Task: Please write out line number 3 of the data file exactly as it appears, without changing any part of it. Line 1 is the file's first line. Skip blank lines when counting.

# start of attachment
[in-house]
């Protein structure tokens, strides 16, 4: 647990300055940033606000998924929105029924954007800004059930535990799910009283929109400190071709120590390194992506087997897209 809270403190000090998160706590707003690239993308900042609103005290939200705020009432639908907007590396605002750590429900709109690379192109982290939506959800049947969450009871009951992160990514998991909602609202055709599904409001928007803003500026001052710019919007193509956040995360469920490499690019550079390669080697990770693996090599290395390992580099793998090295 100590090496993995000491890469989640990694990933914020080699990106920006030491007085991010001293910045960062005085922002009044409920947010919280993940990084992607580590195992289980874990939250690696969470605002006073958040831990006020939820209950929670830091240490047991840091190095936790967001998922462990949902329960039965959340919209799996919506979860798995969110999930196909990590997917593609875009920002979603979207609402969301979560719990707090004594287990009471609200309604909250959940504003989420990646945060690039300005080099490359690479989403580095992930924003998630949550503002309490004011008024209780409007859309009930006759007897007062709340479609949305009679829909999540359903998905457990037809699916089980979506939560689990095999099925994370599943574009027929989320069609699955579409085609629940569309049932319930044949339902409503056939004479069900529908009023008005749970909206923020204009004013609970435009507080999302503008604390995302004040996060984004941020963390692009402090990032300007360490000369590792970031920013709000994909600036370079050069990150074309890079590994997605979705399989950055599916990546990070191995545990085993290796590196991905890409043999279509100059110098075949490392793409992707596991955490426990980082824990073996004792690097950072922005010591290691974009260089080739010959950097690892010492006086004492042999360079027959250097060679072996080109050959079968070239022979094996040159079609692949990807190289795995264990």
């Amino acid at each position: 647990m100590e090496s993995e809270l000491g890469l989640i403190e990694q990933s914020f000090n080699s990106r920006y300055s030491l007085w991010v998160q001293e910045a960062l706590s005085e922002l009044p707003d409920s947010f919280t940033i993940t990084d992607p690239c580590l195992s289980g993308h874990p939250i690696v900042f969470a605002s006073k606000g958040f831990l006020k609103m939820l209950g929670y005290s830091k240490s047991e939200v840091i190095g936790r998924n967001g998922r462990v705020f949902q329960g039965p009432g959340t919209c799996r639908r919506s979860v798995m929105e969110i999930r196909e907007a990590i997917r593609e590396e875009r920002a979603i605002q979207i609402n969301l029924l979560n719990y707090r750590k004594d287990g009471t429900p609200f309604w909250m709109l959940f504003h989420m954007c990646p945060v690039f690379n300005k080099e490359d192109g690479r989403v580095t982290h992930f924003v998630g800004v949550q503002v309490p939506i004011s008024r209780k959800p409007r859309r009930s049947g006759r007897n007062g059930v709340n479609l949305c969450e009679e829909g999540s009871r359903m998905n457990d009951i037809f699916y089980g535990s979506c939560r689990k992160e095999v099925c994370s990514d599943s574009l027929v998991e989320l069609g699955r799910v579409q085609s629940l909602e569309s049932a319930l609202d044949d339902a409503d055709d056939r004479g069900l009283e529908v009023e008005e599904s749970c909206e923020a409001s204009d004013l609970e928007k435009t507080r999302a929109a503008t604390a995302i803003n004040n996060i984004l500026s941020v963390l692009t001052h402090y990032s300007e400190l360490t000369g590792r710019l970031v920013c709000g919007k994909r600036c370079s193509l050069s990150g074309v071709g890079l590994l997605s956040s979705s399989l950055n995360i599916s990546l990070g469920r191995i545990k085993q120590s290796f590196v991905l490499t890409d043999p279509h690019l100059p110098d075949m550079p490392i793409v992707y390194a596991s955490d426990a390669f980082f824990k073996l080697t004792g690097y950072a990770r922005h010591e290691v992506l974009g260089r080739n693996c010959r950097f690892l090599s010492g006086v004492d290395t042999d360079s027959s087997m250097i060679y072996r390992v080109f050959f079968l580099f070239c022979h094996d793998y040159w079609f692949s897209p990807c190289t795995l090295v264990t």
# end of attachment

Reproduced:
């Amino acid at each position: 647990m100590e090496s993995e809270l000491g890469l989640i403190e990694q990933s914020f000090n080699s990106r920006y300055s030491l007085w991010v998160q001293e910045a960062l706590s005085e922002l009044p707003d409920s947010f919280t940033i993940t990084d992607p690239c580590l195992s289980g993308h874990p939250i690696v900042f969470a605002s006073k606000g958040f831990l006020k609103m939820l209950g929670y005290s830091k240490s047991e939200v840091i190095g936790r998924n967001g998922r462990v705020f949902q329960g039965p009432g959340t919209c799996r639908r919506s979860v798995m929105e969110i999930r196909e907007a990590i997917r593609e590396e875009r920002a979603i605002q979207i609402n969301l029924l979560n719990y707090r750590k004594d287990g009471t429900p609200f309604w909250m709109l959940f504003h989420m954007c990646p945060v690039f690379n300005k080099e490359d192109g690479r989403v580095t982290h992930f924003v998630g800004v949550q503002v309490p939506i004011s008024r209780k959800p409007r859309r009930s049947g006759r007897n007062g059930v709340n479609l949305c969450e009679e829909g999540s009871r359903m998905n457990d009951i037809f699916y089980g535990s979506c939560r689990k992160e095999v099925c994370s990514d599943s574009l027929v998991e989320l069609g699955r799910v579409q085609s629940l909602e569309s049932a319930l609202d044949d339902a409503d055709d056939r004479g069900l009283e529908v009023e008005e599904s749970c909206e923020a409001s204009d004013l609970e928007k435009t507080r999302a929109a503008t604390a995302i803003n004040n996060i984004l500026s941020v963390l692009t001052h402090y990032s300007e400190l360490t000369g590792r710019l970031v920013c709000g919007k994909r600036c370079s193509l050069s990150g074309v071709g890079l590994l997605s956040s979705s399989l950055n995360i599916s990546l990070g469920r191995i545990k085993q120590s290796f590196v991905l490499t890409d043999p279509h690019l100059p110098d075949m550079p490392i793409v992707y390194a596991s955490d426990a390669f980082f824990k073996l080697t004792g690097y950072a990770r922005h010591e290691v992506l974009g260089r080739n693996c010959r950097f690892l090599s010492g006086v004492d290395t042999d360079s027959s087997m250097i060679y072996r390992v080109f050959f079968l580099f070239c022979h094996d793998y040159w079609f692949s897209p990807c190289t795995l090295v264990t």